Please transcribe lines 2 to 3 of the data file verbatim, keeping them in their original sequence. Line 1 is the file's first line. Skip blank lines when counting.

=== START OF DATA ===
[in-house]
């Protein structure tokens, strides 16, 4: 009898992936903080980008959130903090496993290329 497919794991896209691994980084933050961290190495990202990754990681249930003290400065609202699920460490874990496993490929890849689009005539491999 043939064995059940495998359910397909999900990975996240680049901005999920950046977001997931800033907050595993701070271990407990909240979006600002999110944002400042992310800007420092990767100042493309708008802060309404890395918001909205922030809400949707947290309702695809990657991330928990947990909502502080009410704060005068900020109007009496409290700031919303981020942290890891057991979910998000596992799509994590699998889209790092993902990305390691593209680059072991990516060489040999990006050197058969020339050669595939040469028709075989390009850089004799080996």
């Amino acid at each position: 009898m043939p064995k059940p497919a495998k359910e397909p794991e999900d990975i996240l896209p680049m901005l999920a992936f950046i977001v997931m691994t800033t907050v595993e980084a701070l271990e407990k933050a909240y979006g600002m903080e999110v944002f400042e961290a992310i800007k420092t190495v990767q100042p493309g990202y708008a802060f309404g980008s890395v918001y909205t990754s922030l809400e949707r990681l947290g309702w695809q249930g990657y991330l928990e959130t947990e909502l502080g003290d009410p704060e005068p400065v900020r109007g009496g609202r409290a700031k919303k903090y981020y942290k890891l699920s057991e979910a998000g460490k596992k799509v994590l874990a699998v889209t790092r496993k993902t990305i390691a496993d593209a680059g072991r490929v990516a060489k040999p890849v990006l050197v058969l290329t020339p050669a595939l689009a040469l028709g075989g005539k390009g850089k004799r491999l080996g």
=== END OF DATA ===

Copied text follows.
């Protein structure tokens, strides 16, 4: 009898992936903080980008959130903090496993290329 497919794991896209691994980084933050961290190495990202990754990681249930003290400065609202699920460490874990496993490929890849689009005539491999 043939064995059940495998359910397909999900990975996240680049901005999920950046977001997931800033907050595993701070271990407990909240979006600002999110944002400042992310800007420092990767100042493309708008802060309404890395918001909205922030809400949707947290309702695809990657991330928990947990909502502080009410704060005068900020109007009496409290700031919303981020942290890891057991979910998000596992799509994590699998889209790092993902990305390691593209680059072991990516060489040999990006050197058969020339050669595939040469028709075989390009850089004799080996």
């Amino acid at each position: 009898m043939p064995k059940p497919a495998k359910e397909p794991e999900d990975i996240l896209p680049m901005l999920a992936f950046i977001v997931m691994t800033t907050v595993e980084a701070l271990e407990k933050a909240y979006g600002m903080e999110v944002f400042e961290a992310i800007k420092t190495v990767q100042p493309g990202y708008a802060f309404g980008s890395v918001y909205t990754s922030l809400e949707r990681l947290g309702w695809q249930g990657y991330l928990e959130t947990e909502l502080g003290d009410p704060e005068p400065v900020r109007g009496g609202r409290a700031k919303k903090y981020y942290k890891l699920s057991e979910a998000g460490k596992k799509v994590l874990a699998v889209t790092r496993k993902t990305i390691a496993d593209a680059g072991r490929v990516a060489k040999p890849v990006l050197v058969l290329t020339p050669a595939l689009a040469l028709g075989g005539k390009g850089k004799r491999l080996g």